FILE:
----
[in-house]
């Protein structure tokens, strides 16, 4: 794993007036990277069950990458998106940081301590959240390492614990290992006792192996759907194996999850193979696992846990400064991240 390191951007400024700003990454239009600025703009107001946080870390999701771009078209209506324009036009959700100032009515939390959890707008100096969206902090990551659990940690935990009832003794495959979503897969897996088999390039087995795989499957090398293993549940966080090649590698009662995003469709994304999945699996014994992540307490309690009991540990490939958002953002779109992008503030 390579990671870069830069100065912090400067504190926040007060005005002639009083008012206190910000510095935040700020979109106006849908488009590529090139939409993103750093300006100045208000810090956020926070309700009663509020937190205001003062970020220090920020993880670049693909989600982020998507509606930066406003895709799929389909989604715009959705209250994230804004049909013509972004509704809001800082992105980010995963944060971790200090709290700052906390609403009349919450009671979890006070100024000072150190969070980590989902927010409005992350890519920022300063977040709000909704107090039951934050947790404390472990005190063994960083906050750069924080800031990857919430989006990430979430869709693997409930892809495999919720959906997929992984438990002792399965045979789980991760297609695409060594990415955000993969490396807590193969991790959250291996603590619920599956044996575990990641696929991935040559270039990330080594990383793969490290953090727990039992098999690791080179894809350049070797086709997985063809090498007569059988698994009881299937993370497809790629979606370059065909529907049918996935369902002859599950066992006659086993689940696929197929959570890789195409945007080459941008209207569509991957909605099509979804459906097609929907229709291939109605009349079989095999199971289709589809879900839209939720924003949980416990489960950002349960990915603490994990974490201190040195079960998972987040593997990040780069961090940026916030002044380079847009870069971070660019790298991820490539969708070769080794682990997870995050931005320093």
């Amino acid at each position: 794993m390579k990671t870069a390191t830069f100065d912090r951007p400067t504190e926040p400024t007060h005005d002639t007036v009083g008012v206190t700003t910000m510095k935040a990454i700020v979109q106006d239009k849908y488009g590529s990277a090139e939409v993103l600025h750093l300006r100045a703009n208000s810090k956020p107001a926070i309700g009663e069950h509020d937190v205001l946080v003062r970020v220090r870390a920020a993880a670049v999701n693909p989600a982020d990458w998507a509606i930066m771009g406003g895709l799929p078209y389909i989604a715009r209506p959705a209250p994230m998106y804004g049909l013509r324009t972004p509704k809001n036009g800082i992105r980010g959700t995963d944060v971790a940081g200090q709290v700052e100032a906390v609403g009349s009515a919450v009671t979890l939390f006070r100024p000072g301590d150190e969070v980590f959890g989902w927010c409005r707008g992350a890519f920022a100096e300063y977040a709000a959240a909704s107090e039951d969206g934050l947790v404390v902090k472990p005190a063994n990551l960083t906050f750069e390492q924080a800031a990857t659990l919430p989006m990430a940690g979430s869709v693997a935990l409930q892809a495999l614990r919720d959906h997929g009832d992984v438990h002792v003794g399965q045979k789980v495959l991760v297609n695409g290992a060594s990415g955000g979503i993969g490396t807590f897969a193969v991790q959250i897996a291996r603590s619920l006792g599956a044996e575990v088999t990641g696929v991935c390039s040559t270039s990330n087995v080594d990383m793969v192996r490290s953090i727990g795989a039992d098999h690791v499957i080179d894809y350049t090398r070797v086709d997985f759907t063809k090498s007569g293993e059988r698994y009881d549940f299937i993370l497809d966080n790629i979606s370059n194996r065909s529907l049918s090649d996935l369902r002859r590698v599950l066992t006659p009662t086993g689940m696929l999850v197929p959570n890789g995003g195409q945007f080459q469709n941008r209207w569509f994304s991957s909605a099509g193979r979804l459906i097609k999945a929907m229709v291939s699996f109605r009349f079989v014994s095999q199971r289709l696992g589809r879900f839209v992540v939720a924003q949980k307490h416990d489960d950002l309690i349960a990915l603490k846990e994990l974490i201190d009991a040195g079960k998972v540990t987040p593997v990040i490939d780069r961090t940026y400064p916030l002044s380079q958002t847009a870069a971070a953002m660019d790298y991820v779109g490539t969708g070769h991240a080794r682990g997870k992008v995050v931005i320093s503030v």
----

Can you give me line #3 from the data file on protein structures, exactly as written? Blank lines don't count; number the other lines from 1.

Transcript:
């Amino acid at each position: 794993m390579k990671t870069a390191t830069f100065d912090r951007p400067t504190e926040p400024t007060h005005d002639t007036v009083g008012v206190t700003t910000m510095k935040a990454i700020v979109q106006d239009k849908y488009g590529s990277a090139e939409v993103l600025h750093l300006r100045a703009n208000s810090k956020p107001a926070i309700g009663e069950h509020d937190v205001l946080v003062r970020v220090r870390a920020a993880a670049v999701n693909p989600a982020d990458w998507a509606i930066m771009g406003g895709l799929p078209y389909i989604a715009r209506p959705a209250p994230m998106y804004g049909l013509r324009t972004p509704k809001n036009g800082i992105r980010g959700t995963d944060v971790a940081g200090q709290v700052e100032a906390v609403g009349s009515a919450v009671t979890l939390f006070r100024p000072g301590d150190e969070v980590f959890g989902w927010c409005r707008g992350a890519f920022a100096e300063y977040a709000a959240a909704s107090e039951d969206g934050l947790v404390v902090k472990p005190a063994n990551l960083t906050f750069e390492q924080a800031a990857t659990l919430p989006m990430a940690g979430s869709v693997a935990l409930q892809a495999l614990r919720d959906h997929g009832d992984v438990h002792v003794g399965q045979k789980v495959l991760v297609n695409g290992a060594s990415g955000g979503i993969g490396t807590f897969a193969v991790q959250i897996a291996r603590s619920l006792g599956a044996e575990v088999t990641g696929v991935c390039s040559t270039s990330n087995v080594d990383m793969v192996r490290s953090i727990g795989a039992d098999h690791v499957i080179d894809y350049t090398r070797v086709d997985f759907t063809k090498s007569g293993e059988r698994y009881d549940f299937i993370l497809d966080n790629i979606s370059n194996r065909s529907l049918s090649d996935l369902r002859r590698v599950l066992t006659p009662t086993g689940m696929l999850v197929p959570n890789g995003g195409q945007f080459q469709n941008r209207w569509f994304s991957s909605a099509g193979r979804l459906i097609k999945a929907m229709v291939s699996f109605r009349f079989v014994s095999q199971r289709l696992g589809r879900f839209v992540v939720a924003q949980k307490h416990d489960d950002l309690i349960a990915l603490k846990e994990l974490i201190d009991a040195g079960k998972v540990t987040p593997v990040i490939d780069r961090t940026y400064p916030l002044s380079q958002t847009a870069a971070a953002m660019d790298y991820v779109g490539t969708g070769h991240a080794r682990g997870k992008v995050v931005i320093s503030v």